Stimmung, for six vocalists and six microphones, is a piece by Karlheinz Stockhausen, written in 1968 and commissioned by the City of Cologne for the Collegium Vocale Köln. Its average length is seventy-four minutes, and it bears the work number 24 in the composer’s catalog.
It is a tonal, and yet also a serial composition (Toop 2005, 39; Stuppner 1974). It is « the first major Western composition to be based entirely on the production of vocal harmonics » (Pegg 2001, 295), the first « to use overtones as a primary element » (Rose and Emmerson 1979, 20). An additional innovation is « the unique kind of rhythmic polyphony which arises from the gradual transformation/assimilation of rhythmic models » (Toop 2005, 48).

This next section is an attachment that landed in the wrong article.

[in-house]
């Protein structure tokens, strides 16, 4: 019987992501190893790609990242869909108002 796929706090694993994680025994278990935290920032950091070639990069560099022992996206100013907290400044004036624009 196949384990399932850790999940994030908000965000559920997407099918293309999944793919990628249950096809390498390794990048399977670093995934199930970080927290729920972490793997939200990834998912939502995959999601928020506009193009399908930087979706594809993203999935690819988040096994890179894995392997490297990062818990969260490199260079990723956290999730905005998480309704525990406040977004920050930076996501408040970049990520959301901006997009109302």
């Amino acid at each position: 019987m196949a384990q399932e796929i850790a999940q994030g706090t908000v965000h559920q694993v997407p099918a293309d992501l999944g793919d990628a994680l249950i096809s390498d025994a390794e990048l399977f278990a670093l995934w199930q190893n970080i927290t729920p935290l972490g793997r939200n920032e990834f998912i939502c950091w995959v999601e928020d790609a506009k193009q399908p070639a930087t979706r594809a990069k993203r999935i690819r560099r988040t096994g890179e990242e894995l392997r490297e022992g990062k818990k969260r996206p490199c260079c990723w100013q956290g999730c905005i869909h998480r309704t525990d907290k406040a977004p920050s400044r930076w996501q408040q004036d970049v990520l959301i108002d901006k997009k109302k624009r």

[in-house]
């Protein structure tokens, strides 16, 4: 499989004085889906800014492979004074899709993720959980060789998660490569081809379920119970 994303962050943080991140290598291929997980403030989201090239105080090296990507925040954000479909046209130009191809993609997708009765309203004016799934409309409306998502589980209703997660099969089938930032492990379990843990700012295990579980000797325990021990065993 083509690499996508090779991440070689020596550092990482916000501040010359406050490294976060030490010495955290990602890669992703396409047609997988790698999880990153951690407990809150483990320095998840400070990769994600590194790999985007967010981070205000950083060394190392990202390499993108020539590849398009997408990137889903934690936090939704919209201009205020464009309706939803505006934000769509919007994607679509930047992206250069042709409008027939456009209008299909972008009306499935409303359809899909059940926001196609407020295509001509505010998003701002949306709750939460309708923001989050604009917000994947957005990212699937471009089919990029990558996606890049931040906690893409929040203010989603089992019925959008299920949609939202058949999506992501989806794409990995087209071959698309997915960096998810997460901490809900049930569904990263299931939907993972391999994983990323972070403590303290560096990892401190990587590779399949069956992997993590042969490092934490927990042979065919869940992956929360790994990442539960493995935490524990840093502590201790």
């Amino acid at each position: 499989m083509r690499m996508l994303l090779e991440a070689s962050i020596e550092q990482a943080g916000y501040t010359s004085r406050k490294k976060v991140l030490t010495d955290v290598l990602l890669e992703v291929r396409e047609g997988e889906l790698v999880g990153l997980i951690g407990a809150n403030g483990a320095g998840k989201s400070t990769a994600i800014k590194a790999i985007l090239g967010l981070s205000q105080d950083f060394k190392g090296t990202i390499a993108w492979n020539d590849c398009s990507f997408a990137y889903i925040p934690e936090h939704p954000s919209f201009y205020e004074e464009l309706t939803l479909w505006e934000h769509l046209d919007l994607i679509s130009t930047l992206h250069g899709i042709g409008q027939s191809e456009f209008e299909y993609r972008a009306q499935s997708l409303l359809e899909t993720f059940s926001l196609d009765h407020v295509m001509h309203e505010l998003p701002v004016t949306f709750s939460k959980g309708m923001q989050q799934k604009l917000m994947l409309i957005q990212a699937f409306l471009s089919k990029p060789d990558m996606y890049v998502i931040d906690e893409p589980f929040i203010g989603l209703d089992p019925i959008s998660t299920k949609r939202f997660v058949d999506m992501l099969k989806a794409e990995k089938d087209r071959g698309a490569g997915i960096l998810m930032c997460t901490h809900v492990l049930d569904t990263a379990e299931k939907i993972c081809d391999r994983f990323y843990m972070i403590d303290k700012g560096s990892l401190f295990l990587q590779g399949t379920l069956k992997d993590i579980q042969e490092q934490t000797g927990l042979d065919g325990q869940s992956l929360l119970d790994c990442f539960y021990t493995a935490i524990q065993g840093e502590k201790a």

The German word Stimmung [ˈʃtɪmʊŋ] has several meanings, including « tuning » and « mood ». The word is the noun formed from the verb stimmen, which means « to harmonize, to be correct », and related to Stimme (voice). The primary sense of the title « implies not only the outward tuning of voices or instruments, but also the inward tuning of one’s soul » (Hillier 2007, 4). According to the composer, the word
means « tuning, » but it really should be translated with many other words because Stimmung incorporates the meanings of the tuning of a piano, the tuning of the voice, the tuning of a group of people, the tuning of the soul. This is all in the German word. Also, when you say: We’re in a good Stimmung, you mean a good psychological tuning, being well tuned together. (Cott 1973, 162)